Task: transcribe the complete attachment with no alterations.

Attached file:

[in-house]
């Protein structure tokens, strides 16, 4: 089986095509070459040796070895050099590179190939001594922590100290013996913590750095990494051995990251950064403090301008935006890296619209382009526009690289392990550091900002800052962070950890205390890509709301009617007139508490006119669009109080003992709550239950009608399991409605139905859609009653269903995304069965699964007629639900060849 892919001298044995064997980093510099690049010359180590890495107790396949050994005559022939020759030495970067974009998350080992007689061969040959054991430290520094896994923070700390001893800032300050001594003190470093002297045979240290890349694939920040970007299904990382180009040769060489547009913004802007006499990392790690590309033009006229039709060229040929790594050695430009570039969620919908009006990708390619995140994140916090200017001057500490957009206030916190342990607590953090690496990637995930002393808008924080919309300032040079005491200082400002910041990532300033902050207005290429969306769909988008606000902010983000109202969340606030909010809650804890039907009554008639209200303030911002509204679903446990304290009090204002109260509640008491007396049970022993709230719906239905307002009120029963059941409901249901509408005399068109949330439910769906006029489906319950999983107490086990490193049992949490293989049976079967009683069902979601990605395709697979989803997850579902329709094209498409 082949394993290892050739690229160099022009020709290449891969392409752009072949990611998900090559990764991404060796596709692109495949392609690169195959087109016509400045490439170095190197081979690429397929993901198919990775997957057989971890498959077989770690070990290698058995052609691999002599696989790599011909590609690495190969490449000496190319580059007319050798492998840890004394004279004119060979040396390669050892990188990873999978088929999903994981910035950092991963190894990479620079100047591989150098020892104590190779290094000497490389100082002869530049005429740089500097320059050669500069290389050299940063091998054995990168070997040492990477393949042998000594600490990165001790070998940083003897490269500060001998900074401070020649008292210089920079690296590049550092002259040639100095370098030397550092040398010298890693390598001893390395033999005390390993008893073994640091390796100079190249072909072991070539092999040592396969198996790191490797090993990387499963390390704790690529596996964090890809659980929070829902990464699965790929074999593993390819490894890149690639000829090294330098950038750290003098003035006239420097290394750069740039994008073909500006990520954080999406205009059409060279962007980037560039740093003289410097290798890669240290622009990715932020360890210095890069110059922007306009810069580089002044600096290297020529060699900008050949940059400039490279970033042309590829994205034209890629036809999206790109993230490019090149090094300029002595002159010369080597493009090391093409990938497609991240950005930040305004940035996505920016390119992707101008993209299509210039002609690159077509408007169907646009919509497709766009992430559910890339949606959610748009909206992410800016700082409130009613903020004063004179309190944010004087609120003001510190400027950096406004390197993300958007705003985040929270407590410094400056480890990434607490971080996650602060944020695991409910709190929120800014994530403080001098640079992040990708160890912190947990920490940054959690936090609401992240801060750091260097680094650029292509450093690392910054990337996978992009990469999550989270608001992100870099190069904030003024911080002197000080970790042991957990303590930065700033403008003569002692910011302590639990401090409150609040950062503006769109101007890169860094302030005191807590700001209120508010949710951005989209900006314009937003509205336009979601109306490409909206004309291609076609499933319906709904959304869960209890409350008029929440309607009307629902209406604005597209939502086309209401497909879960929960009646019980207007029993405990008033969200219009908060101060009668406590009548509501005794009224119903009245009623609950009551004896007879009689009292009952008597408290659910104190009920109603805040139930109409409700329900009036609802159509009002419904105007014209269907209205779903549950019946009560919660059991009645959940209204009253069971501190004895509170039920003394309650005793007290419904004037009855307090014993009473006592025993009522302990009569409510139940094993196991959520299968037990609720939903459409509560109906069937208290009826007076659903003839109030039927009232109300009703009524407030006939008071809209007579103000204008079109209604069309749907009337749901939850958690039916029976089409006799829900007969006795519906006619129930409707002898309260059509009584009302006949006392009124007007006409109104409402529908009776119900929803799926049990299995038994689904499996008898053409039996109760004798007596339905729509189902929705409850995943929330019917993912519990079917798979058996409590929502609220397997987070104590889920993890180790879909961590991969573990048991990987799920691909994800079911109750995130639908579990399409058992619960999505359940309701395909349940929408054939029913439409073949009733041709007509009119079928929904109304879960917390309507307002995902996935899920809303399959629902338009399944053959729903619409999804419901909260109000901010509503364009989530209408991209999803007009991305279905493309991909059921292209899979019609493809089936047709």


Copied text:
[in-house]
């Protein structure tokens, strides 16, 4: 089986095509070459040796070895050099590179190939001594922590100290013996913590750095990494051995990251950064403090301008935006890296619209382009526009690289392990550091900002800052962070950890205390890509709301009617007139508490006119669009109080003992709550239950009608399991409605139905859609009653269903995304069965699964007629639900060849 892919001298044995064997980093510099690049010359180590890495107790396949050994005559022939020759030495970067974009998350080992007689061969040959054991430290520094896994923070700390001893800032300050001594003190470093002297045979240290890349694939920040970007299904990382180009040769060489547009913004802007006499990392790690590309033009006229039709060229040929790594050695430009570039969620919908009006990708390619995140994140916090200017001057500490957009206030916190342990607590953090690496990637995930002393808008924080919309300032040079005491200082400002910041990532300033902050207005290429969306769909988008606000902010983000109202969340606030909010809650804890039907009554008639209200303030911002509204679903446990304290009090204002109260509640008491007396049970022993709230719906239905307002009120029963059941409901249901509408005399068109949330439910769906006029489906319950999983107490086990490193049992949490293989049976079967009683069902979601990605395709697979989803997850579902329709094209498409 082949394993290892050739690229160099022009020709290449891969392409752009072949990611998900090559990764991404060796596709692109495949392609690169195959087109016509400045490439170095190197081979690429397929993901198919990775997957057989971890498959077989770690070990290698058995052609691999002599696989790599011909590609690495190969490449000496190319580059007319050798492998840890004394004279004119060979040396390669050892990188990873999978088929999903994981910035950092991963190894990479620079100047591989150098020892104590190779290094000497490389100082002869530049005429740089500097320059050669500069290389050299940063091998054995990168070997040492990477393949042998000594600490990165001790070998940083003897490269500060001998900074401070020649008292210089920079690296590049550092002259040639100095370098030397550092040398010298890693390598001893390395033999005390390993008893073994640091390796100079190249072909072991070539092999040592396969198996790191490797090993990387499963390390704790690529596996964090890809659980929070829902990464699965790929074999593993390819490894890149690639000829090294330098950038750290003098003035006239420097290394750069740039994008073909500006990520954080999406205009059409060279962007980037560039740093003289410097290798890669240290622009990715932020360890210095890069110059922007306009810069580089002044600096290297020529060699900008050949940059400039490279970033042309590829994205034209890629036809999206790109993230490019090149090094300029002595002159010369080597493009090391093409990938497609991240950005930040305004940035996505920016390119992707101008993209299509210039002609690159077509408007169907646009919509497709766009992430559910890339949606959610748009909206992410800016700082409130009613903020004063004179309190944010004087609120003001510190400027950096406004390197993300958007705003985040929270407590410094400056480890990434607490971080996650602060944020695991409910709190929120800014994530403080001098640079992040990708160890912190947990920490940054959690936090609401992240801060750091260097680094650029292509450093690392910054990337996978992009990469999550989270608001992100870099190069904030003024911080002197000080970790042991957990303590930065700033403008003569002692910011302590639990401090409150609040950062503006769109101007890169860094302030005191807590700001209120508010949710951005989209900006314009937003509205336009979601109306490409909206004309291609076609499933319906709904959304869960209890409350008029929440309607009307629902209406604005597209939502086309209401497909879960929960009646019980207007029993405990008033969200219009908060101060009668406590009548509501005794009224119903009245009623609950009551004896007879009689009292009952008597408290659910104190009920109603805040139930109409409700329900009036609802159509009002419904105007014209269907209205779903549950019946009560919660059991009645959940209204009253069971501190004895509170039920003394309650005793007290419904004037009855307090014993009473006592025993009522302990009569409510139940094993196991959520299968037990609720939903459409509560109906069937208290009826007076659903003839109030039927009232109300009703009524407030006939008071809209007579103000204008079109209604069309749907009337749901939850958690039916029976089409006799829900007969006795519906006619129930409707002898309260059509009584009302006949006392009124007007006409109104409402529908009776119900929803799926049990299995038994689904499996008898053409039996109760004798007596339905729509189902929705409850995943929330019917993912519990079917798979058996409590929502609220397997987070104590889920993890180790879909961590991969573990048991990987799920691909994800079911109750995130639908579990399409058992619960999505359940309701395909349940929408054939029913439409073949009733041709007509009119079928929904109304879960917390309507307002995902996935899920809303399959629902338009399944053959729903619409999804419901909260109000901010509503364009989530209408991209999803007009991305279905493309991909059921292209899979019609493809089936047709």